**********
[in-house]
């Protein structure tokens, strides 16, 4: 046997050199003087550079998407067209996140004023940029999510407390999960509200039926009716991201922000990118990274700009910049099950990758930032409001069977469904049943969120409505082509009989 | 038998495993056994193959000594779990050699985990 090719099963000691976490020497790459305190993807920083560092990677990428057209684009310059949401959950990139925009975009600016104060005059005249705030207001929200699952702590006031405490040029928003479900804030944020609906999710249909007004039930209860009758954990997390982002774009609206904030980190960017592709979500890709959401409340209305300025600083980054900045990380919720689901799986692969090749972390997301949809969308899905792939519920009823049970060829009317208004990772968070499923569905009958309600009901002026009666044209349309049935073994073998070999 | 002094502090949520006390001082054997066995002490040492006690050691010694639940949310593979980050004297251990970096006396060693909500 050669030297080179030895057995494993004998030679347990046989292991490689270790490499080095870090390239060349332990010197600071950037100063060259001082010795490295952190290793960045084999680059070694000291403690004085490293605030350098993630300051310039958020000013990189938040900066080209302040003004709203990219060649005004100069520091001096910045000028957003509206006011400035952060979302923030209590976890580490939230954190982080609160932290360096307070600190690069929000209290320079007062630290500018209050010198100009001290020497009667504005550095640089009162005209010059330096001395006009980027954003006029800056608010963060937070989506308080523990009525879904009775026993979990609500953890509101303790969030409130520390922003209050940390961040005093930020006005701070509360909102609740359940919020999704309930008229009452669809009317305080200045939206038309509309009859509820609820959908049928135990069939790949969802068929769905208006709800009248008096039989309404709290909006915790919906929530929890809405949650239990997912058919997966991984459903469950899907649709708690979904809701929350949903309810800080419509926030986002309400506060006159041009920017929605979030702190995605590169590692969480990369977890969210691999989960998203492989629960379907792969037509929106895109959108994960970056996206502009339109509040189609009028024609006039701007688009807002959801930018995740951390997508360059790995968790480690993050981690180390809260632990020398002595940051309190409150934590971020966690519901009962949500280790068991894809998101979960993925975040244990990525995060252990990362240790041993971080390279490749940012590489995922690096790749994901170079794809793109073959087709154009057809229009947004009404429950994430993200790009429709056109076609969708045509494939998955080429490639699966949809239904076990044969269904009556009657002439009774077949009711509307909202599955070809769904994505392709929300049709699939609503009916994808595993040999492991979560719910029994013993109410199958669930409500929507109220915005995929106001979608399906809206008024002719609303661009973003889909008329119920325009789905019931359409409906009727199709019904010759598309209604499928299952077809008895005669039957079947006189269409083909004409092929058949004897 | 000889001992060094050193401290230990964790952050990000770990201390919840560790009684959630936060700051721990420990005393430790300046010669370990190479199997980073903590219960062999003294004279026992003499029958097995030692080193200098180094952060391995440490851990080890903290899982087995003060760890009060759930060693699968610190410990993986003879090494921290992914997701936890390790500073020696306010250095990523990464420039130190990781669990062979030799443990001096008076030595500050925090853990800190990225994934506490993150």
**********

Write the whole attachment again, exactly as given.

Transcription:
[in-house]
């Protein structure tokens, strides 16, 4: 046997050199003087550079998407067209996140004023940029999510407390999960509200039926009716991201922000990118990274700009910049099950990758930032409001069977469904049943969120409505082509009989 | 038998495993056994193959000594779990050699985990 090719099963000691976490020497790459305190993807920083560092990677990428057209684009310059949401959950990139925009975009600016104060005059005249705030207001929200699952702590006031405490040029928003479900804030944020609906999710249909007004039930209860009758954990997390982002774009609206904030980190960017592709979500890709959401409340209305300025600083980054900045990380919720689901799986692969090749972390997301949809969308899905792939519920009823049970060829009317208004990772968070499923569905009958309600009901002026009666044209349309049935073994073998070999 | 002094502090949520006390001082054997066995002490040492006690050691010694639940949310593979980050004297251990970096006396060693909500 050669030297080179030895057995494993004998030679347990046989292991490689270790490499080095870090390239060349332990010197600071950037100063060259001082010795490295952190290793960045084999680059070694000291403690004085490293605030350098993630300051310039958020000013990189938040900066080209302040003004709203990219060649005004100069520091001096910045000028957003509206006011400035952060979302923030209590976890580490939230954190982080609160932290360096307070600190690069929000209290320079007062630290500018209050010198100009001290020497009667504005550095640089009162005209010059330096001395006009980027954003006029800056608010963060937070989506308080523990009525879904009775026993979990609500953890509101303790969030409130520390922003209050940390961040005093930020006005701070509360909102609740359940919020999704309930008229009452669809009317305080200045939206038309509309009859509820609820959908049928135990069939790949969802068929769905208006709800009248008096039989309404709290909006915790919906929530929890809405949650239990997912058919997966991984459903469950899907649709708690979904809701929350949903309810800080419509926030986002309400506060006159041009920017929605979030702190995605590169590692969480990369977890969210691999989960998203492989629960379907792969037509929106895109959108994960970056996206502009339109509040189609009028024609006039701007688009807002959801930018995740951390997508360059790995968790480690993050981690180390809260632990020398002595940051309190409150934590971020966690519901009962949500280790068991894809998101979960993925975040244990990525995060252990990362240790041993971080390279490749940012590489995922690096790749994901170079794809793109073959087709154009057809229009947004009404429950994430993200790009429709056109076609969708045509494939998955080429490639699966949809239904076990044969269904009556009657002439009774077949009711509307909202599955070809769904994505392709929300049709699939609503009916994808595993040999492991979560719910029994013993109410199958669930409500929507109220915005995929106001979608399906809206008024002719609303661009973003889909008329119920325009789905019931359409409906009727199709019904010759598309209604499928299952077809008895005669039957079947006189269409083909004409092929058949004897 | 000889001992060094050193401290230990964790952050990000770990201390919840560790009684959630936060700051721990420990005393430790300046010669370990190479199997980073903590219960062999003294004279026992003499029958097995030692080193200098180094952060391995440490851990080890903290899982087995003060760890009060759930060693699968610190410990993986003879090494921290992914997701936890390790500073020696306010250095990523990464420039130190990781669990062979030799443990001096008076030595500050925090853990800190990225994934506490993150």